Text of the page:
Another variation of this use case is using blockchain for third-party collections. If a vendor posts an invoice on the blockchain, but the invoice is disputed by the buyer, the vendor can turn around and sell its accounts receivable for the disputed invoices to debt collectors. Blockchain can help reduce the effort involved in third-party collections and increase transparency.
Other use cases like processing letters of credit (LCs) and requests for quotations (RFQs) go hand in hand with the international trade and procurement areas described earlier in this section.
Letters of credit often involve a lengthy process of back-and-forth exchanges between multiple parties: the buyer, the seller, banks, customs, logistics service providers, freight forwarders, inspectors, etc. A large degree of paper-based reconciliation and validation had to be done manually, slowing down the receipt of goods and payments. Letters of credit using smart contracts on blockchain can help reduce costs, prevent fraud, and facilitate faster payments by providing transparency into the shipment statuses, inspection results, and required documentation, as per the terms of the purchase order, on the shared ledger thus automating the effort for the bank’s review and approval.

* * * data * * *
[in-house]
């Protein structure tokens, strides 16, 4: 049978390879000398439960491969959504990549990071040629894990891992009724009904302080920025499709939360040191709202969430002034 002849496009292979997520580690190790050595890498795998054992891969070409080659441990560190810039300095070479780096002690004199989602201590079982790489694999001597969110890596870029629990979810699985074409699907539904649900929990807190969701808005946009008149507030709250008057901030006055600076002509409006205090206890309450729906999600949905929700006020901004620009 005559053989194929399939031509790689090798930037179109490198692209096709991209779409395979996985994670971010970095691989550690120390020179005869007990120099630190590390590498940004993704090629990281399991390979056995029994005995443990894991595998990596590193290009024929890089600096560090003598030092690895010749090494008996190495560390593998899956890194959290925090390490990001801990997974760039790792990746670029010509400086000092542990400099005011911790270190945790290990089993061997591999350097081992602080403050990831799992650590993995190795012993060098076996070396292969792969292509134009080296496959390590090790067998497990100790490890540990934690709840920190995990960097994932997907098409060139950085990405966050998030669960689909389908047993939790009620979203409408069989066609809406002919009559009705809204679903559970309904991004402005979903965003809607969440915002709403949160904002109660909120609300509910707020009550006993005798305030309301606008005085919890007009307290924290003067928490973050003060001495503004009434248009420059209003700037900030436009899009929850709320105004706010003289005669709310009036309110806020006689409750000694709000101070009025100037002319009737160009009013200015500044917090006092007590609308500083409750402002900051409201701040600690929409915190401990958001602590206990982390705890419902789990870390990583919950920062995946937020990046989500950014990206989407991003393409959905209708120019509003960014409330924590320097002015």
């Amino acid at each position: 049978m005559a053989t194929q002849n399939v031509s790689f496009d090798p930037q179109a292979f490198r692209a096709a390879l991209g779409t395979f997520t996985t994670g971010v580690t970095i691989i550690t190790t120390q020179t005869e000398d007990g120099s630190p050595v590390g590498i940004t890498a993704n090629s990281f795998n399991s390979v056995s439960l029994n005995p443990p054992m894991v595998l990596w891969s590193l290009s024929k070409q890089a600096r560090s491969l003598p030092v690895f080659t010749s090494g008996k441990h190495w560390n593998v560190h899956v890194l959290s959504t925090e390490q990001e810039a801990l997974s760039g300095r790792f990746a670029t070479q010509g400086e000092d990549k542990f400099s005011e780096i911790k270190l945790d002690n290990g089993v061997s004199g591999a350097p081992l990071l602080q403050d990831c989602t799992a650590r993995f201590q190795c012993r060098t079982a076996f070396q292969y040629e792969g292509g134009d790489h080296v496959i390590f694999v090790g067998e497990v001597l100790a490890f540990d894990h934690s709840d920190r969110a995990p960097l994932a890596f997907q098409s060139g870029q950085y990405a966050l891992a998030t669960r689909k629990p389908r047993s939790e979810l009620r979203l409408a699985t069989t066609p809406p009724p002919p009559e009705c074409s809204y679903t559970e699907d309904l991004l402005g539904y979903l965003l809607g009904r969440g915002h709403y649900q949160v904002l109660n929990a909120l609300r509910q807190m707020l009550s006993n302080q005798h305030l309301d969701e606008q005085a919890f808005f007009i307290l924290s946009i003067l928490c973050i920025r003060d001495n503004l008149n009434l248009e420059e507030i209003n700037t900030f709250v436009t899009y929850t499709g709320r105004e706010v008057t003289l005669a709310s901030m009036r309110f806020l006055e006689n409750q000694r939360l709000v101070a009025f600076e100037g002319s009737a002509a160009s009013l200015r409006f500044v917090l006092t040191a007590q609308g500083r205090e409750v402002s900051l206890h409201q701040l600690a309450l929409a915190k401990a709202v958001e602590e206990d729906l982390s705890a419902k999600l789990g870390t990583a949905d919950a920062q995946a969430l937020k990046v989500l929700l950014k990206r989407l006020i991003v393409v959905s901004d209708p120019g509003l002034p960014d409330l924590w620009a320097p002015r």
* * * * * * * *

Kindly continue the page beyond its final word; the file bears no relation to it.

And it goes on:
RFQ processing in procurement involves a buyer initiating an RFQ and suppliers creating and submitting bids. A considerable time lapse before the decision deadline leaves room for manipulation and possible collusion between a buyer and a supplier if confidentiality is not maintained, which often results in expensive lawsuits when suppliers challenge bid awards. With a blockchain-verified RFQ process, a hash of each submitted bid can be stored on the blockchain, maintaining information on who opened a bid and when. With blockchain, trust and transparency is enhanced by an established audit trail open to all involved. The time stamp service in SAP Cloud Platform Blockchain can be used to achieve these objectives.
Blockchain can provide a lot of value to businesses who work with multiple partners, speeding up transactions and providing a level of security and transparency for all involved. Do you use blockchain in your SAP ecosystem? Leave a comment below with your specific use case!
Editor’s note: This post has been adapted from a section of the book SAP Leonardo: An Introduction to the Intelligent Enterprise by Pierre Erasmus, Vivek Vinayak Rao, Amit Sinha, and Ganesh Wadawadigi.